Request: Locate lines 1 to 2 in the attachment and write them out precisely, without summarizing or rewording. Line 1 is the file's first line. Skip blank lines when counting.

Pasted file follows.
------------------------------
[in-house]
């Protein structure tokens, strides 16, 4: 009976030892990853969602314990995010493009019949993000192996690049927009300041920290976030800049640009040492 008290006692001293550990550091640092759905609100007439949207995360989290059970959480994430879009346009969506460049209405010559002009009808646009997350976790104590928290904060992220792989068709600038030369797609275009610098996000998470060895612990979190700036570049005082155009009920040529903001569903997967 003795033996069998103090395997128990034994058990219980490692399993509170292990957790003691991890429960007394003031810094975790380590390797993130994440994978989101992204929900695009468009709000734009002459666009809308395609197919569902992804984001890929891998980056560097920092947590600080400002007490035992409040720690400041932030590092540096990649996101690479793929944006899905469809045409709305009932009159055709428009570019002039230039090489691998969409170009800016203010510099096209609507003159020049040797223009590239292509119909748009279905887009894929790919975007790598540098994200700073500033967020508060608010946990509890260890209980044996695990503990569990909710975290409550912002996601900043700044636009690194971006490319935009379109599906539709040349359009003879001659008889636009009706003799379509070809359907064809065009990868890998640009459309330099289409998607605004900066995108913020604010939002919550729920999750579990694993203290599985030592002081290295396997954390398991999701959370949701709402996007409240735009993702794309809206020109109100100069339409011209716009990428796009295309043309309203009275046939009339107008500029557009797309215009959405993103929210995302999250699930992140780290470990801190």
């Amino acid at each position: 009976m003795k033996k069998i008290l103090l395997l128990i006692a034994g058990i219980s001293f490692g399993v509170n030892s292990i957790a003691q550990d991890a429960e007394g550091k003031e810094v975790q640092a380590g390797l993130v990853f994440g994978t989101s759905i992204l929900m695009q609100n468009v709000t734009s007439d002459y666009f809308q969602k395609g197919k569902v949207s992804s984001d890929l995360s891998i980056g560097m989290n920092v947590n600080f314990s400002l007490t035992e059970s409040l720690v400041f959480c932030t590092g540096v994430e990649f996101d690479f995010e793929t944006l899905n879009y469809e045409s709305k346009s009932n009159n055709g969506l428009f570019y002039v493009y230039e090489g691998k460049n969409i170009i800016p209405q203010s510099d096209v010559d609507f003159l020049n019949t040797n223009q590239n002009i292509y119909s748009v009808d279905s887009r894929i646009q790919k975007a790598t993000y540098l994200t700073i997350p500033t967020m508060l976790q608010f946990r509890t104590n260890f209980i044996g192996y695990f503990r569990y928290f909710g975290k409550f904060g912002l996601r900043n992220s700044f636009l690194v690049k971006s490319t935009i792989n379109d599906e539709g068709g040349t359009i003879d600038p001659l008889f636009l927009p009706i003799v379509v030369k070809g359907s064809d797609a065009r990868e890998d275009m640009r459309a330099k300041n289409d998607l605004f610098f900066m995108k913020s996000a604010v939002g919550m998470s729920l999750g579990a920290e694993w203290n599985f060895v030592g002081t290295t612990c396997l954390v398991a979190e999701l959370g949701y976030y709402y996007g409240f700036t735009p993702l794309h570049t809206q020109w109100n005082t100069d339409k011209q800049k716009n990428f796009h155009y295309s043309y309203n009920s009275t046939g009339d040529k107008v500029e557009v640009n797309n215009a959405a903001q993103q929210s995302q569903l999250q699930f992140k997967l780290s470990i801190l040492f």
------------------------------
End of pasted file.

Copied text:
[in-house]
């Protein structure tokens, strides 16, 4: 009976030892990853969602314990995010493009019949993000192996690049927009300041920290976030800049640009040492 008290006692001293550990550091640092759905609100007439949207995360989290059970959480994430879009346009969506460049209405010559002009009808646009997350976790104590928290904060992220792989068709600038030369797609275009610098996000998470060895612990979190700036570049005082155009009920040529903001569903997967 003795033996069998103090395997128990034994058990219980490692399993509170292990957790003691991890429960007394003031810094975790380590390797993130994440994978989101992204929900695009468009709000734009002459666009809308395609197919569902992804984001890929891998980056560097920092947590600080400002007490035992409040720690400041932030590092540096990649996101690479793929944006899905469809045409709305009932009159055709428009570019002039230039090489691998969409170009800016203010510099096209609507003159020049040797223009590239292509119909748009279905887009894929790919975007790598540098994200700073500033967020508060608010946990509890260890209980044996695990503990569990909710975290409550912002996601900043700044636009690194971006490319935009379109599906539709040349359009003879001659008889636009009706003799379509070809359907064809065009990868890998640009459309330099289409998607605004900066995108913020604010939002919550729920999750579990694993203290599985030592002081290295396997954390398991999701959370949701709402996007409240735009993702794309809206020109109100100069339409011209716009990428796009295309043309309203009275046939009339107008500029557009797309215009959405993103929210995302999250699930992140780290470990801190």